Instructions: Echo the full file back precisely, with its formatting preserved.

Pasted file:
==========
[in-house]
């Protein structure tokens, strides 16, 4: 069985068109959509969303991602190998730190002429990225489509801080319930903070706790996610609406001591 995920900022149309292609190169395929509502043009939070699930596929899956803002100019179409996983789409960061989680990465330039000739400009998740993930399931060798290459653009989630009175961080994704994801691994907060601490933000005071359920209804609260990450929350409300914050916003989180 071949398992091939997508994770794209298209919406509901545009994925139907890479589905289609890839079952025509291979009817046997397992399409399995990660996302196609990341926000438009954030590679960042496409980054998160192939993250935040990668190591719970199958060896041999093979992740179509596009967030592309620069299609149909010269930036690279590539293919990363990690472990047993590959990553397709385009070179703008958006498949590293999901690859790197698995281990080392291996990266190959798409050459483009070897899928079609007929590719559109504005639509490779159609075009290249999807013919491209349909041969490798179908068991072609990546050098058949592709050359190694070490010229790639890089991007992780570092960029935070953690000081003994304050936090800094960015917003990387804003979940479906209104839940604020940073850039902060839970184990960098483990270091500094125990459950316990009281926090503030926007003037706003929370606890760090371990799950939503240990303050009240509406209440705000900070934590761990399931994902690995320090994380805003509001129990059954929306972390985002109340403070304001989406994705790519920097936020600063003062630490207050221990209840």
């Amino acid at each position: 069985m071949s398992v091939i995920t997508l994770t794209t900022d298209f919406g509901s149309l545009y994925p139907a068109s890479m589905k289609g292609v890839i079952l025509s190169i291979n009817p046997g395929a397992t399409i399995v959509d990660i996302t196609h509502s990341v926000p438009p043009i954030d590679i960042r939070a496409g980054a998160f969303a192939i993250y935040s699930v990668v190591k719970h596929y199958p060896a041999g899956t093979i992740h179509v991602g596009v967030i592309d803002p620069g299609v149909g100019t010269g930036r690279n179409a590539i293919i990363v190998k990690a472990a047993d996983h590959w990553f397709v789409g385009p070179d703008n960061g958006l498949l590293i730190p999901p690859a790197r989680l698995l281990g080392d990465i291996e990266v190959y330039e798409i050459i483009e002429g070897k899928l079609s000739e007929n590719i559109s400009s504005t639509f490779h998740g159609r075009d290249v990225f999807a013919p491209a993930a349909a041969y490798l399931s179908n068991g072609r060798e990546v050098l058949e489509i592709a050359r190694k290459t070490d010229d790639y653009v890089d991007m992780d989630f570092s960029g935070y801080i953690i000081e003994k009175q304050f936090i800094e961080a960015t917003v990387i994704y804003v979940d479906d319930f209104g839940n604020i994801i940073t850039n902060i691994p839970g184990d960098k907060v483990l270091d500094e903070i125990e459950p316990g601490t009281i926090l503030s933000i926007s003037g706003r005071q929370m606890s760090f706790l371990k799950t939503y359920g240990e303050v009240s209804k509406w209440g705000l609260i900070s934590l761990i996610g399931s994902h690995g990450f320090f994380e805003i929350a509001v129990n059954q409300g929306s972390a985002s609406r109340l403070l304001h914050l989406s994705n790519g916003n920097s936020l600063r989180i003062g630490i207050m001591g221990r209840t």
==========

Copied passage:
[in-house]
């Protein structure tokens, strides 16, 4: 069985068109959509969303991602190998730190002429990225489509801080319930903070706790996610609406001591 995920900022149309292609190169395929509502043009939070699930596929899956803002100019179409996983789409960061989680990465330039000739400009998740993930399931060798290459653009989630009175961080994704994801691994907060601490933000005071359920209804609260990450929350409300914050916003989180 071949398992091939997508994770794209298209919406509901545009994925139907890479589905289609890839079952025509291979009817046997397992399409399995990660996302196609990341926000438009954030590679960042496409980054998160192939993250935040990668190591719970199958060896041999093979992740179509596009967030592309620069299609149909010269930036690279590539293919990363990690472990047993590959990553397709385009070179703008958006498949590293999901690859790197698995281990080392291996990266190959798409050459483009070897899928079609007929590719559109504005639509490779159609075009290249999807013919491209349909041969490798179908068991072609990546050098058949592709050359190694070490010229790639890089991007992780570092960029935070953690000081003994304050936090800094960015917003990387804003979940479906209104839940604020940073850039902060839970184990960098483990270091500094125990459950316990009281926090503030926007003037706003929370606890760090371990799950939503240990303050009240509406209440705000900070934590761990399931994902690995320090994380805003509001129990059954929306972390985002109340403070304001989406994705790519920097936020600063003062630490207050221990209840």
């Amino acid at each position: 069985m071949s398992v091939i995920t997508l994770t794209t900022d298209f919406g509901s149309l545009y994925p139907a068109s890479m589905k289609g292609v890839i079952l025509s190169i291979n009817p046997g395929a397992t399409i399995v959509d990660i996302t196609h509502s990341v926000p438009p043009i954030d590679i960042r939070a496409g980054a998160f969303a192939i993250y935040s699930v990668v190591k719970h596929y199958p060896a041999g899956t093979i992740h179509v991602g596009v967030i592309d803002p620069g299609v149909g100019t010269g930036r690279n179409a590539i293919i990363v190998k990690a472990a047993d996983h590959w990553f397709v789409g385009p070179d703008n960061g958006l498949l590293i730190p999901p690859a790197r989680l698995l281990g080392d990465i291996e990266v190959y330039e798409i050459i483009e002429g070897k899928l079609s000739e007929n590719i559109s400009s504005t639509f490779h998740g159609r075009d290249v990225f999807a013919p491209a993930a349909a041969y490798l399931s179908n068991g072609r060798e990546v050098l058949e489509i592709a050359r190694k290459t070490d010229d790639y653009v890089d991007m992780d989630f570092s960029g935070y801080i953690i000081e003994k009175q304050f936090i800094e961080a960015t917003v990387i994704y804003v979940d479906d319930f209104g839940n604020i994801i940073t850039n902060i691994p839970g184990d960098k907060v483990l270091d500094e903070i125990e459950p316990g601490t009281i926090l503030s933000i926007s003037g706003r005071q929370m606890s760090f706790l371990k799950t939503y359920g240990e303050v009240s209804k509406w209440g705000l609260i900070s934590l761990i996610g399931s994902h690995g990450f320090f994380e805003i929350a509001v129990n059954q409300g929306s972390a985002s609406r109340l403070l304001h914050l989406s994705n790519g916003n920097s936020l600063r989180i003062g630490i207050m001591g221990r209840t």